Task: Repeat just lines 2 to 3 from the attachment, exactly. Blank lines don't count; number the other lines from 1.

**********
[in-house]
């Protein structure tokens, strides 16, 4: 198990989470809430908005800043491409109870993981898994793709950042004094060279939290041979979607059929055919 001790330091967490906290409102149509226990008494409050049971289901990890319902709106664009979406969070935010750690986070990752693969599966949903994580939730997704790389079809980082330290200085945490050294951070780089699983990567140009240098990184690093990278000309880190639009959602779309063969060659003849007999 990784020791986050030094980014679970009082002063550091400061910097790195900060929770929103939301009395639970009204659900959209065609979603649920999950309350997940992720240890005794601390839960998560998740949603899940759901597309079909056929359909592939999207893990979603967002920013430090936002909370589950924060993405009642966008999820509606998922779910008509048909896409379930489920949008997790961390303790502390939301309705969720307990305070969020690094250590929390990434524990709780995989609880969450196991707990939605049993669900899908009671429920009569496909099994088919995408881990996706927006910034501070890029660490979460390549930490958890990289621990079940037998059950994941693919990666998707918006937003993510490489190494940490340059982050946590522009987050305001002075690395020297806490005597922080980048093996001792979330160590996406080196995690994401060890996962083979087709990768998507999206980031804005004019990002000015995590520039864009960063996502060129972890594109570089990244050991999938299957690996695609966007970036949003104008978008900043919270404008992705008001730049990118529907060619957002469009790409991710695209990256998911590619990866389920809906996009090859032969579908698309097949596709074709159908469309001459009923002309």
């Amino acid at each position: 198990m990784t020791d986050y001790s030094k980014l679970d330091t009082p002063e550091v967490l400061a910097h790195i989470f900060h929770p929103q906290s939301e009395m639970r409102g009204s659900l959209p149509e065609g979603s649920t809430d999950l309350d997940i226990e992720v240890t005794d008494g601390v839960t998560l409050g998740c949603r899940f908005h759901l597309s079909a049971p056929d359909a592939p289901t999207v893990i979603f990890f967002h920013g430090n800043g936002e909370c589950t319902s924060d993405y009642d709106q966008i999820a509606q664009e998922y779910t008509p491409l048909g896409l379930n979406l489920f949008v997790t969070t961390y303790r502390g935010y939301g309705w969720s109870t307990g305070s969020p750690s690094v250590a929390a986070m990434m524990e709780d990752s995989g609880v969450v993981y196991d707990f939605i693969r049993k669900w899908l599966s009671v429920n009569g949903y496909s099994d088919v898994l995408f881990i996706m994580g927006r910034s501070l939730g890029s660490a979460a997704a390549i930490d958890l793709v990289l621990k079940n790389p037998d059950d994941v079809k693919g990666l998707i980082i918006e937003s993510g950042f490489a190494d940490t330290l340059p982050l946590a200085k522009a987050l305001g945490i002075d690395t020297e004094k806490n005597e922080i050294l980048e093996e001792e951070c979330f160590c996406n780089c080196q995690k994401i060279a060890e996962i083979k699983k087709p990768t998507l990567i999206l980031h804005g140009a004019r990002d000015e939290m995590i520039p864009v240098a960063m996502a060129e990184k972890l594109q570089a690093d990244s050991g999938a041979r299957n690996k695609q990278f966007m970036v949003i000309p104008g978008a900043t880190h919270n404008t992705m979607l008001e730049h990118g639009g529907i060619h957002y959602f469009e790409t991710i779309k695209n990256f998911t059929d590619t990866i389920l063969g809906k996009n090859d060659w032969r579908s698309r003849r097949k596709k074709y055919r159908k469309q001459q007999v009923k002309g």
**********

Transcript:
């Protein structure tokens, strides 16, 4: 198990989470809430908005800043491409109870993981898994793709950042004094060279939290041979979607059929055919 001790330091967490906290409102149509226990008494409050049971289901990890319902709106664009979406969070935010750690986070990752693969599966949903994580939730997704790389079809980082330290200085945490050294951070780089699983990567140009240098990184690093990278000309880190639009959602779309063969060659003849007999 990784020791986050030094980014679970009082002063550091400061910097790195900060929770929103939301009395639970009204659900959209065609979603649920999950309350997940992720240890005794601390839960998560998740949603899940759901597309079909056929359909592939999207893990979603967002920013430090936002909370589950924060993405009642966008999820509606998922779910008509048909896409379930489920949008997790961390303790502390939301309705969720307990305070969020690094250590929390990434524990709780995989609880969450196991707990939605049993669900899908009671429920009569496909099994088919995408881990996706927006910034501070890029660490979460390549930490958890990289621990079940037998059950994941693919990666998707918006937003993510490489190494940490340059982050946590522009987050305001002075690395020297806490005597922080980048093996001792979330160590996406080196995690994401060890996962083979087709990768998507999206980031804005004019990002000015995590520039864009960063996502060129972890594109570089990244050991999938299957690996695609966007970036949003104008978008900043919270404008992705008001730049990118529907060619957002469009790409991710695209990256998911590619990866389920809906996009090859032969579908698309097949596709074709159908469309001459009923002309």
């Amino acid at each position: 198990m990784t020791d986050y001790s030094k980014l679970d330091t009082p002063e550091v967490l400061a910097h790195i989470f900060h929770p929103q906290s939301e009395m639970r409102g009204s659900l959209p149509e065609g979603s649920t809430d999950l309350d997940i226990e992720v240890t005794d008494g601390v839960t998560l409050g998740c949603r899940f908005h759901l597309s079909a049971p056929d359909a592939p289901t999207v893990i979603f990890f967002h920013g430090n800043g936002e909370c589950t319902s924060d993405y009642d709106q966008i999820a509606q664009e998922y779910t008509p491409l048909g896409l379930n979406l489920f949008v997790t969070t961390y303790r502390g935010y939301g309705w969720s109870t307990g305070s969020p750690s690094v250590a929390a986070m990434m524990e709780d990752s995989g609880v969450v993981y196991d707990f939605i693969r049993k669900w899908l599966s009671v429920n009569g949903y496909s099994d088919v898994l995408f881990i996706m994580g927006r910034s501070l939730g890029s660490a979460a997704a390549i930490d958890l793709v990289l621990k079940n790389p037998d059950d994941v079809k693919g990666l998707i980082i918006e937003s993510g950042f490489a190494d940490t330290l340059p982050l946590a200085k522009a987050l305001g945490i002075d690395t020297e004094k806490n005597e922080i050294l980048e093996e001792e951070c979330f160590c996406n780089c080196q995690k994401i060279a060890e996962i083979k699983k087709p990768t998507l990567i999206l980031h804005g140009a004019r990002d000015e939290m995590i520039p864009v240098a960063m996502a060129e990184k972890l594109q570089a690093d990244s050991g999938a041979r299957n690996k695609q990278f966007m970036v949003i000309p104008g978008a900043t880190h919270n404008t992705m979607l008001e730049h990118g639009g529907i060619h957002y959602f469009e790409t991710i779309k695209n990256f998911t059929d590619t990866i389920l063969g809906k996009n090859d060659w032969r579908s698309r003849r097949k596709k074709y055919r159908k469309q001459q007999v009923k002309g």